Wednesday, January 25, 2012

Episode 65 Update (UPDATED!)

UPDATE! I am informed that "Episode 65's" technical issues have been resolved, and the episode should be back up for Advantage-member viewing later this evening. As set before, the episode will be viewable by all audiences Tuesday, January 31st.

Okay, so... "Episode 65" was supposed to go up for early-viewing by Advantage members today and briefly did a few hours ag;, but there were some technical issues and the video has been temporarily taken down. I can't offer any more details than that, but the problem being worked on and should be back up soon.

I apologize to any Advantage viewers who may have been inconvenienced by this delay. In addition, at this time the issue is not expected to impact the scheduled all-audiences debut of the episode this coming Tuesday, January 31st.

2 comments:

Pat said...

(SPOILERS)

I was actually expecting RT to turn out to be the deep-voice guy.

As for the meaty content of the episode regarding older generation games, I'm kind of surprised that you didn't mention the emulation scene.

Granted, it's illegal, but as long as the games exist in some format, there isn't really much chance that the games will be lost forever.

I think arguing that video game companies need to start re-releasing their older titles or else they will be forgotten like early films were is kind of a silly argument for that reason. They shouldn't re-release the games so they won't be forgotten. They should re-release them because they will make a ton of money on games for very little production cost and because it will make their fans happy.

Evilkinggumby said...

Yeah I don't know if your comparison entirely feels equivalent. I mean everything you cite that has ready access now is stuff that was created long ago, before copyright laws and far enough back the original creator is long dead and any rights and potential profits are no longer an issue. You then cite video games, where for a number of these properties the original companies are still around or the rights have been passed on. This is also well after copyright laws were put not place to give additional rights and restrictions to material like this. I am betting in another 100 years most if not all of the games we think are historically significant in the timeline of Video gaming history will be readily available because the majority of the original licensed companies, copyright holders and such will be gone. Sadly, by then it is too late and likely the only functioning versions of the games will be via emulation because the lifespan of cartridges and most digital media is finite and will eventually break down. Batteries in original Zelda NES cartridges will crap out and leak. Chips will decay. Data integrity will go away...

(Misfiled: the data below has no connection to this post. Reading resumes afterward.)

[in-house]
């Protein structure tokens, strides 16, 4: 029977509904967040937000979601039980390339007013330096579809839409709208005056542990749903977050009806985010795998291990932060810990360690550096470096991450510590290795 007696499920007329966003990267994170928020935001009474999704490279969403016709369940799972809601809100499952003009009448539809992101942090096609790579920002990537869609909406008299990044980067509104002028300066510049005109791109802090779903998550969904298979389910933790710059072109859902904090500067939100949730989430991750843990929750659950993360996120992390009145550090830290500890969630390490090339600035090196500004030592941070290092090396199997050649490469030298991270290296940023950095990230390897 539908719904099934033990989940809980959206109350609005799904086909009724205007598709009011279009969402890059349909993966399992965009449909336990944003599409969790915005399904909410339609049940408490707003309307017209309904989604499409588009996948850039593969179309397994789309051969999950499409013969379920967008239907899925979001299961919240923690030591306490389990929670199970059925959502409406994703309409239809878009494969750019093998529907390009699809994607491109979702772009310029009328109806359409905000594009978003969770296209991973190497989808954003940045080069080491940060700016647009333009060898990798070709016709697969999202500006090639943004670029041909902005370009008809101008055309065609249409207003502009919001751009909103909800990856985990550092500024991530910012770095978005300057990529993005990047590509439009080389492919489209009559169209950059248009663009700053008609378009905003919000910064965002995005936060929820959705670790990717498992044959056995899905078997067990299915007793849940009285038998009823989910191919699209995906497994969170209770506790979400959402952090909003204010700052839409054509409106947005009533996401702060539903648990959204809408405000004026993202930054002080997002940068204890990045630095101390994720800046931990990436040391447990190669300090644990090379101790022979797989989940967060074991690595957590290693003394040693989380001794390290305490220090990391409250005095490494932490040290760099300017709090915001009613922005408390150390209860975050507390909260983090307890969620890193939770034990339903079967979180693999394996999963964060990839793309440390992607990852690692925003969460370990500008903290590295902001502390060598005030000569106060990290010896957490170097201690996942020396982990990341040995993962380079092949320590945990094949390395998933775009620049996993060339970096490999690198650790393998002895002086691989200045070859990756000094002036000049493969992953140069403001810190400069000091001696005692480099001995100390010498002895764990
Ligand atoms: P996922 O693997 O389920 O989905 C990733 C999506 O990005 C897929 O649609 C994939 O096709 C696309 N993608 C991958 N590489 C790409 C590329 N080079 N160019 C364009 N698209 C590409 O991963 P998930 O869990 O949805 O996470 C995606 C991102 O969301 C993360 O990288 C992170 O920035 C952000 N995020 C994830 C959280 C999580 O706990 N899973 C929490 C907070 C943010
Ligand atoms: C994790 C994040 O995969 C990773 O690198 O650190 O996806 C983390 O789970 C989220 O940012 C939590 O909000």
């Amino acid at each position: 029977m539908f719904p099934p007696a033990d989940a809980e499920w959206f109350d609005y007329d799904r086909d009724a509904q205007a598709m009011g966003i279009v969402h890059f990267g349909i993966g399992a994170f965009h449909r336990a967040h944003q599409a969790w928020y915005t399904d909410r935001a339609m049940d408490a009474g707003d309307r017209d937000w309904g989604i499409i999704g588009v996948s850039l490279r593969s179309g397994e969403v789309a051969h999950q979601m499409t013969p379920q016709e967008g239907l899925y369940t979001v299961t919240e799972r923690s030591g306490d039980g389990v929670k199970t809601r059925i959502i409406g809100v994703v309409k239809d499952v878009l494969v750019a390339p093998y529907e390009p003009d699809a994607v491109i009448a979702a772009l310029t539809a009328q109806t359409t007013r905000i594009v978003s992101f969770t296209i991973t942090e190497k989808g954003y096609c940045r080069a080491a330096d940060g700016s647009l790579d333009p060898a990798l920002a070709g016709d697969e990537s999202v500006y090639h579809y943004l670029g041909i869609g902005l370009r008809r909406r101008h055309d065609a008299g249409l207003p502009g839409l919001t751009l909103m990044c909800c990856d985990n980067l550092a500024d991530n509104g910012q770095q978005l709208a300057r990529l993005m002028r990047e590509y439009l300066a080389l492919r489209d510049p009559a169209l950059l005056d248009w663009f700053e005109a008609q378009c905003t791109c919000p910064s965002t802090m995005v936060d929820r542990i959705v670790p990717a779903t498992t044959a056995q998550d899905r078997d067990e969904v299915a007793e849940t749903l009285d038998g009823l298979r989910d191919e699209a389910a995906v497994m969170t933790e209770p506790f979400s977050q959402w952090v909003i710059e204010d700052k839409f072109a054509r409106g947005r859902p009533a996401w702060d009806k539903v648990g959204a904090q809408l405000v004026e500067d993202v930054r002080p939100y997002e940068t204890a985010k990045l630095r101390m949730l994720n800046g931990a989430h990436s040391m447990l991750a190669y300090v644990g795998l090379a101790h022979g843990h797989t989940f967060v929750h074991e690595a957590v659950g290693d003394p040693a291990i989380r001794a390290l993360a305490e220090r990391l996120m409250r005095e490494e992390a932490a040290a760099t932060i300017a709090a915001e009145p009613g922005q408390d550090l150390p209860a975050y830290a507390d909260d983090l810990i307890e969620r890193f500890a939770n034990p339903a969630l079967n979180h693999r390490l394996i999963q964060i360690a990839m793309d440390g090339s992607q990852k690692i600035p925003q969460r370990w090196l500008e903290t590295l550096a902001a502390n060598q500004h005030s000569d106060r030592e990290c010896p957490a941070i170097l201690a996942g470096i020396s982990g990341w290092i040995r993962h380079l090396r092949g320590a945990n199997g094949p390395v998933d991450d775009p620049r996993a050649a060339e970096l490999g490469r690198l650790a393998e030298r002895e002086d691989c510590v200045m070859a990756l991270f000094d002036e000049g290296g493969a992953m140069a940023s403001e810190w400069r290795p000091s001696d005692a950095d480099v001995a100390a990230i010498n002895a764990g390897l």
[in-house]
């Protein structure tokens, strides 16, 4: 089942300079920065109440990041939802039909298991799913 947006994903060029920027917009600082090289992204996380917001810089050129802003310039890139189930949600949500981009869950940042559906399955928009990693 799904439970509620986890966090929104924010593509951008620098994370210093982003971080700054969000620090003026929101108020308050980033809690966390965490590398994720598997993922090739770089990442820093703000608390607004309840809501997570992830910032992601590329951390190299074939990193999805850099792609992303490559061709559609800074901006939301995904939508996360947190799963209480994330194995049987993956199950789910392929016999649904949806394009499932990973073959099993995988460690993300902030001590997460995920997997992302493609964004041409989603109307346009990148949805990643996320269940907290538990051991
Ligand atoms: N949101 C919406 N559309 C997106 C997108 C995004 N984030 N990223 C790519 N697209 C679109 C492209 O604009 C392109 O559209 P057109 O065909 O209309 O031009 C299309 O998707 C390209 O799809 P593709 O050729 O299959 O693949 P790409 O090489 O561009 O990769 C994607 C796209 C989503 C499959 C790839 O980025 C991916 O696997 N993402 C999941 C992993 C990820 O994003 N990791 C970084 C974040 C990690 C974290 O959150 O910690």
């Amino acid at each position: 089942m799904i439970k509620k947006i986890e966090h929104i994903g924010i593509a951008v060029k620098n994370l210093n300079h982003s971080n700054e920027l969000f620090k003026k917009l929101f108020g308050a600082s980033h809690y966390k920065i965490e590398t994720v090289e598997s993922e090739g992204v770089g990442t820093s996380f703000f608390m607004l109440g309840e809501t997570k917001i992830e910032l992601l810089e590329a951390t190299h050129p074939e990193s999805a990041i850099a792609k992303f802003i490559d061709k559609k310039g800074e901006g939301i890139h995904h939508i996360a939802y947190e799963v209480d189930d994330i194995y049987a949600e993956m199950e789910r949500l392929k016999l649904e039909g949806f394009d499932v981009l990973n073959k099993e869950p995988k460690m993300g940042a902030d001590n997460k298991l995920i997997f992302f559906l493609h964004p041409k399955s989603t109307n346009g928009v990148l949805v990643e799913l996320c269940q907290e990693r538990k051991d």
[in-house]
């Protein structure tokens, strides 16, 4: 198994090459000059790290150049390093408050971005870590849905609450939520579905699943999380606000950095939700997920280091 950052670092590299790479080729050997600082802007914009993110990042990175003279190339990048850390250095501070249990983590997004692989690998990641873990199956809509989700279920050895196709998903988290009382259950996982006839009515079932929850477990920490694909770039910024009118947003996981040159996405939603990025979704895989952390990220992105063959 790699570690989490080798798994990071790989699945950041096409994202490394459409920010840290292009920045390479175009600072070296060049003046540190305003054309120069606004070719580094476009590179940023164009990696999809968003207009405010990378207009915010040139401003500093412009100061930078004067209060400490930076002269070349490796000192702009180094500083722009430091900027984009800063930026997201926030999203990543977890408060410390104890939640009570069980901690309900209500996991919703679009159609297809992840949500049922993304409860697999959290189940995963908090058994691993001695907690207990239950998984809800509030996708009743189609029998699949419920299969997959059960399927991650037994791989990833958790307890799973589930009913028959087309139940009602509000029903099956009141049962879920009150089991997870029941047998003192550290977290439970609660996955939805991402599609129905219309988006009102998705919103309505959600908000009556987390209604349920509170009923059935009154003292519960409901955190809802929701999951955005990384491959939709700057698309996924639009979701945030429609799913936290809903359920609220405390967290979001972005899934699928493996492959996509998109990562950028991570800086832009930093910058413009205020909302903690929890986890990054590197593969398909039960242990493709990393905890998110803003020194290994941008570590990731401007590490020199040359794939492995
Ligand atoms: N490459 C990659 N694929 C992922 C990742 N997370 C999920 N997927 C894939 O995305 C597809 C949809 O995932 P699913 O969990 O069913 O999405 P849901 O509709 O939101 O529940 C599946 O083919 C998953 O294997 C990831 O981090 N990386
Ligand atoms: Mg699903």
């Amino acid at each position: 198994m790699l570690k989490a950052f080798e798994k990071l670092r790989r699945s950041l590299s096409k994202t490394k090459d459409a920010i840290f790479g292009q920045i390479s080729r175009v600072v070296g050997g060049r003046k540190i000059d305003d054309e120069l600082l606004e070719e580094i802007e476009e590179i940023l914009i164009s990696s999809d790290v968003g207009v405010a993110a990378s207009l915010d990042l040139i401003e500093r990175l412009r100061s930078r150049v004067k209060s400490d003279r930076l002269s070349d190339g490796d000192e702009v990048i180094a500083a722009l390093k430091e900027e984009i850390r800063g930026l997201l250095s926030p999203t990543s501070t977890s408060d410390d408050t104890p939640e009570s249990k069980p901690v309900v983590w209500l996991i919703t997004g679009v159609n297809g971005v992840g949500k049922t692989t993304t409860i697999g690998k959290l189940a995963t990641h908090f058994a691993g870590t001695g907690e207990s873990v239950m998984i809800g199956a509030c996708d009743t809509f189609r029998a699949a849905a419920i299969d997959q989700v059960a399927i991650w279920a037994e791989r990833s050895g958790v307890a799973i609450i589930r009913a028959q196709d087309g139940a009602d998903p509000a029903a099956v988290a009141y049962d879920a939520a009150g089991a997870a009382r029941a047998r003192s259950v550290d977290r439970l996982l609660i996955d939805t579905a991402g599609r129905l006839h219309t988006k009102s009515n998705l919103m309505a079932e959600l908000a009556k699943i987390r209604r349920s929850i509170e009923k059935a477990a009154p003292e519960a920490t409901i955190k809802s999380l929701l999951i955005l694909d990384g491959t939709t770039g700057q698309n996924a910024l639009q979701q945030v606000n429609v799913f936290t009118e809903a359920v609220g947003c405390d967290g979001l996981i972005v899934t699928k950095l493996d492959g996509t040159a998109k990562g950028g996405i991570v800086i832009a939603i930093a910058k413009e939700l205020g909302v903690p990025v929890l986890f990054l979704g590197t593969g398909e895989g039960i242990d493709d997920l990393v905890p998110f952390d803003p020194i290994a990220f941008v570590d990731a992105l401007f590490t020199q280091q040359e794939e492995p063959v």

I am curious if there is actually any gaming historians that are storing any of these games in controlled environment locations, hermetically sealed containers and such. Is there a way to extend or prevent the decay of the physical media? Or is what started as a digital medium eventually live on as just that.. digital.

A lot of the point you make doesn't really draw t light the physical side of gaming, the cd's and cartridges and floppies. So are they important? If not, then as you said, digital distribution and re-distribution of the games is a natural next step.

I know emulation is looked upon with pretty unapologetic eyes for the most part, but part of me has to appreciate the fact that because of emulation, many games otherwise unavailable are being seen and learned from by younger generations. Would it be better to get legit digital downloads or collections out there? Well it benefits the companies that would appreciate the additional profits. Would the player gleam any different knowledge by playing them emulated or emulated on a greatest hits disk? Not really.

What I am curious about is.. is there a line in the sand where games of a certain age should be ok to play, view and distribute for educational and historical purposes. Will that line ever exist? Or will companies always consider their game licenses potential profits and so never allow it..?

Interesting concepts all around.. I like trying to overthink this.. hehe..